This replanting plan is an ongoing effort, with slow growing results.  But already one encounters new arrivals happily settling into their new environment, adding to the Village Character.  As we all know, trees have soul.

     As for the Community Activists, the Village Happenings, the Patterns of Life, or whatever one wants to call them, early December of 1995 proved that part of the Village Character is alive and well. There were some old-time happenings and some new ones, and some were happening again at the recently straightened and restored Farley's Music Hall.  The event that brought the whole community together was the "Hanging of the Greens," a one-every-other-year event sponsored by the members of the Methodist Church.  

     This year's benefit was held on Saturday, December 2nd, from 3:00 until 7:00 p.m. Susan Young, who was in charge, together with a group of Hard Working Women, organized a terrific program, consisting of Musical Entertainment, a House Tour, a Bake Sale, and a Fine Arts and Craft Sale.  Eleanor Barnal, June Cronin, Marjorie Doerr, Jeannie Kisker, Pauline Bradley, Patty Taetz, Marie Oleson, and Sally Horbelt were some of these Hard Working Women -- both oldtimers and newcomers working together for a community goal.

     The Village Board supported the event by providing police supervision.  Historic Elsah Foundation decorated Farley's Music Hall for the Christmas season and offered free hot drinks. As Susan wrote in her thank-you note to all who helped make this a success, "It was great to see the whole town pitch in and work together toward a common effort.  That special "Elsah Spirit" really showed itself this season."  There we are about that "spirit" again!  The event "brought in a gross total of $3,941.75 in the form of ticket sales, bake sale, crafts, carriage rides and donations.  The money is going into the building fund and will go toward painting the church."

     The musical programs were held in the Methodist and Christian Science Churches, as well as in, appropriately, Farley's Music Hall.  Chairman Barnal, Kevin and Amy Wilson, Nancy Misgades, Gay Anderson, the Allen Singers and Dale Lockhard performed at the Methodist Church, while Lynn Conner, Gina Rogers, Susan and Emily Reynolds and Beth and Loren Robertson, took care of the music at the Christian Science Church.  The Jerseyville Show Choir sang some wonderful songs from the Lion's King at Farley's Music Hall, bringing back memories of "olden times" when the Hall served as the center of community activities.  

     While the Civic Center hosted the Fine Arts and Craft Sale, Farley's sported a large table with the most delectable home-baked goodies for sale. It also hosted an old-fashioned visit from Santa.  Eight families opened their homes, giving visitors an early feeling of Christmas with their lovely decorated rooms. The Elsah businesses were open for those who chose to browse and/or shop.  There were also carriage rides, romantically lit in the December dusk.  And all along the weather was cooperating beautifully.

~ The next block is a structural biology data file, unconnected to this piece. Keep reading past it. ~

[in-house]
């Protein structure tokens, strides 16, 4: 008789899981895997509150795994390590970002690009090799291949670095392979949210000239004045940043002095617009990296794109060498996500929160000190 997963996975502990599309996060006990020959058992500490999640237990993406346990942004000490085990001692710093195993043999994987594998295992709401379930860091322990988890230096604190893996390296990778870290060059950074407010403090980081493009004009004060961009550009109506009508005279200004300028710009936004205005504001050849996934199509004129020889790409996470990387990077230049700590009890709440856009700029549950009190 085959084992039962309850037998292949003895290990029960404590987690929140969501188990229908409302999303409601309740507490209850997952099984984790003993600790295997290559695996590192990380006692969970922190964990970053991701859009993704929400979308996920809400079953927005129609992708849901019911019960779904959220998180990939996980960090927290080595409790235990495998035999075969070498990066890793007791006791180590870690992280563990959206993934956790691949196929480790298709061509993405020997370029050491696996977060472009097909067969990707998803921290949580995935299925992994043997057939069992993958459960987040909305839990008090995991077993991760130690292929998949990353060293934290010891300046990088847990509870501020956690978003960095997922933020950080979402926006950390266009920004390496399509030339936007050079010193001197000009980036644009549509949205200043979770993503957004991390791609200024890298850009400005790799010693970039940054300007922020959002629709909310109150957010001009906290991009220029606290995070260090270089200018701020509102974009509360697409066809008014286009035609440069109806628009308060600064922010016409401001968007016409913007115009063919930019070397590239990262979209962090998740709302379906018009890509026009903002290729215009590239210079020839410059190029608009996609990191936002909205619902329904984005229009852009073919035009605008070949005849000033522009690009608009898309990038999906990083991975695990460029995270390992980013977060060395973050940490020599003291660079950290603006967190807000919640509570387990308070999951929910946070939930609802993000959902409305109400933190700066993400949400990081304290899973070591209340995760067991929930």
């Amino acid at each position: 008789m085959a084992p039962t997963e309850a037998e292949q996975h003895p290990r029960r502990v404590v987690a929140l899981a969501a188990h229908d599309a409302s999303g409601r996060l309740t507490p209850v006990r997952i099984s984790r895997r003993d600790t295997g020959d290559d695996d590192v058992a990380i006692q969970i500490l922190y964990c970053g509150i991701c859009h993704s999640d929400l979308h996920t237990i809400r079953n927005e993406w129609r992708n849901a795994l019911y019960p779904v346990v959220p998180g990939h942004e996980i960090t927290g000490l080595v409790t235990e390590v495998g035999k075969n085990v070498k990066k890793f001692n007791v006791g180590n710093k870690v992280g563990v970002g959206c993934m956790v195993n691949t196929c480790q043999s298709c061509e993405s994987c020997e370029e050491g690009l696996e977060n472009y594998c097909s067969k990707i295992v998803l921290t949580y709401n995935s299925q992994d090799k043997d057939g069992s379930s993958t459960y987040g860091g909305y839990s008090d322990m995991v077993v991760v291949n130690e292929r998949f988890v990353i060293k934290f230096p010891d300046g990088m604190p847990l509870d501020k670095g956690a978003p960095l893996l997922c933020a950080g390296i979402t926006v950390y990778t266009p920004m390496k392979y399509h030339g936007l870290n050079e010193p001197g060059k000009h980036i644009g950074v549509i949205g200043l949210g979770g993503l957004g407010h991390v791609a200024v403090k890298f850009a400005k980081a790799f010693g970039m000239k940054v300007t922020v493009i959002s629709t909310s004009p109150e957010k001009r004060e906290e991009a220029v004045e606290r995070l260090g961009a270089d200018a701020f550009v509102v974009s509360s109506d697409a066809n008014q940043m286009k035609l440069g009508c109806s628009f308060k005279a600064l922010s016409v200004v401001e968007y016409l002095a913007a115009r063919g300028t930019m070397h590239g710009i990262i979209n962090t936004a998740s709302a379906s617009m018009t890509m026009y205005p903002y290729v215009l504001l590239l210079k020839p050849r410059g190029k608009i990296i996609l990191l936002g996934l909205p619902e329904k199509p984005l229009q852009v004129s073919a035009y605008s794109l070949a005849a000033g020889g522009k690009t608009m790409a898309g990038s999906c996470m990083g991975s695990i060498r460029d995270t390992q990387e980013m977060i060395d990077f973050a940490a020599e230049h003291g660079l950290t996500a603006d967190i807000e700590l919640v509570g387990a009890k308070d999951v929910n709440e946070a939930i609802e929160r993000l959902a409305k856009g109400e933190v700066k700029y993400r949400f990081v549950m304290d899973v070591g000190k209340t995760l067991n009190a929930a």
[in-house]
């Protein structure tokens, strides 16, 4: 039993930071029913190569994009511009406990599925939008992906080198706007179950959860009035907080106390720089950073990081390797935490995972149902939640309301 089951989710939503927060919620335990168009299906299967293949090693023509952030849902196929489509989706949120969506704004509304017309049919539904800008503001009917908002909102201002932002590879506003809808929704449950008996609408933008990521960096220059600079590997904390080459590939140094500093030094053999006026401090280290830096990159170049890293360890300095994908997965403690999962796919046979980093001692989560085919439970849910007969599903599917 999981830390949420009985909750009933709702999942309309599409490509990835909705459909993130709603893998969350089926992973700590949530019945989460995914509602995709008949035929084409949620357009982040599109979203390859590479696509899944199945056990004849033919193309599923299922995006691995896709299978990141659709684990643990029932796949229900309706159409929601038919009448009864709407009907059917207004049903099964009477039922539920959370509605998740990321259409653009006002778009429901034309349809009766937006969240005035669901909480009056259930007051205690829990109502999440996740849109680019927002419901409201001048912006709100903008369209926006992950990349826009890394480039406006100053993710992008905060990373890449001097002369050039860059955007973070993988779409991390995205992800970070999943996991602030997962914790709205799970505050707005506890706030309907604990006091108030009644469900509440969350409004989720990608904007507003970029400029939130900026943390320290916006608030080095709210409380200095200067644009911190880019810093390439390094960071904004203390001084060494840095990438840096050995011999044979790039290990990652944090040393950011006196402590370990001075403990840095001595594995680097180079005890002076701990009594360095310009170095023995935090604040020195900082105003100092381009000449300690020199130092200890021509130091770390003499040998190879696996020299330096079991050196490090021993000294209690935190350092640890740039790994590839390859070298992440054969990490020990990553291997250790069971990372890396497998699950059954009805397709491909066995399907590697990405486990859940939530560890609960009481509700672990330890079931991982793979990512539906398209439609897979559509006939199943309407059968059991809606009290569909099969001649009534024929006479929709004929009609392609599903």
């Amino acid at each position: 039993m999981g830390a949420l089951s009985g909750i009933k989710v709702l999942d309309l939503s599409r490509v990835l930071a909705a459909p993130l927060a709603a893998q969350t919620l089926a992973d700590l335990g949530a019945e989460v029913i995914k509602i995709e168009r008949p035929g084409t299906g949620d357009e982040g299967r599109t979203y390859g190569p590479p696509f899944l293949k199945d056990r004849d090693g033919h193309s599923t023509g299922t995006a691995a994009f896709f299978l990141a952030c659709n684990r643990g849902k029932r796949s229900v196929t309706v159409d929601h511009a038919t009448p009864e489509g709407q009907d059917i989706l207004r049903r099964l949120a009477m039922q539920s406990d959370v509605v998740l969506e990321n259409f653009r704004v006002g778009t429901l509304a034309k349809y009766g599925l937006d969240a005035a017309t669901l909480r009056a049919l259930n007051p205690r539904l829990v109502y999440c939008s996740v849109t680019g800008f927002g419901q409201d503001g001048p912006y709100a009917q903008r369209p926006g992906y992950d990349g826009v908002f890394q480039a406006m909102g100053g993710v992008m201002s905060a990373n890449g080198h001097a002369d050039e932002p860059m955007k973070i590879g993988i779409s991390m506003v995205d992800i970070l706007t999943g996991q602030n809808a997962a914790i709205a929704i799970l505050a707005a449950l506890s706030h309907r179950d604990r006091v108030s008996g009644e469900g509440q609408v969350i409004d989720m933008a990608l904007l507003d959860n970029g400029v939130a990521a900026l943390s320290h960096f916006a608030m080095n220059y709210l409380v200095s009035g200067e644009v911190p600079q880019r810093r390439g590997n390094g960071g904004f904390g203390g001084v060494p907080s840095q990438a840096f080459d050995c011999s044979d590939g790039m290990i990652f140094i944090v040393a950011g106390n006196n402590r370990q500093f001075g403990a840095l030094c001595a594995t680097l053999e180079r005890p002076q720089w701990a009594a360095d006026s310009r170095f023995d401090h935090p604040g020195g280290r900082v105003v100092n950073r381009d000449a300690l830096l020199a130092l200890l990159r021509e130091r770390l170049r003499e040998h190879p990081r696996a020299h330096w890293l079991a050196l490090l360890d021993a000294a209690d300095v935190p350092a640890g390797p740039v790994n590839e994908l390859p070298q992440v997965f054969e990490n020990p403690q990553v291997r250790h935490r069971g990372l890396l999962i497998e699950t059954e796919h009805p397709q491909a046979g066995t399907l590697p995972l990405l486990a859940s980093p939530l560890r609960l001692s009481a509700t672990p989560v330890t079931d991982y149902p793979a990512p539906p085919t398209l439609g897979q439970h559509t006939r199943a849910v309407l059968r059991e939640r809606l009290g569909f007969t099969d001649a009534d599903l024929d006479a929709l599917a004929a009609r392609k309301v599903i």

The next day, Sunday, December 3rd, Historic Elsah Foundation held a small recognition ceremony at Farley's for Village property owners receiving the "In the Preservation Spirit" award.  These awards recognized property owners' special efforts after the flood -- beyond the minimum requirements outlined in the Village of Elsah Historical Ordinance -- to preserve and restore their historic buildings for future generations.  

     The awards were given to the Principia for three of their Village properties along the Mississippi and Mill Streets, Robert and Judith Doerr, Betsy and Henry Holt for their home and the frame house next door, MArcia and Bill Charlton, Julia Biesk, Richard and Peggy Ouderkirk, Sarah Batzer and Tim Jasina, Marjorie Doerr, Joanne and Jim Evans, Jerry and Patty Taetz, David Slusser, Randy Kinder, D.J. Stamm and Gino Dilorio, Richard and Rhoda Mesker, Dorothy Pendleton, Paula and Ned Bradley, and Eric and Susan Mack.

     Special awards for Counsel and Advice were given to the Illinois Historic Preservation Agency, the National Trust for Historic Preservation, the Illinois Department of Commerce and Community Affairs, and to Jack Luer, a restoration architect.  Jane Pfeifer, the Mayor of Elsah, and Melvin Starkey of S & M contractors received awards for their special interest and efforts.

     To our great surprise, Mayor Pfeifer handed us, Historic Elsah Foundation, an award.  This award is in recognition"of the restoration of Farley's Music Hall and will have a special place in our "office."

     After the short ceremony Jane Pfeifer hosted a delightful reception right there, giving the recipients and others who attended a chance to visit and compare restoration notes and also to see what was accomplished at Farley's.

     This event closed the 1995 season.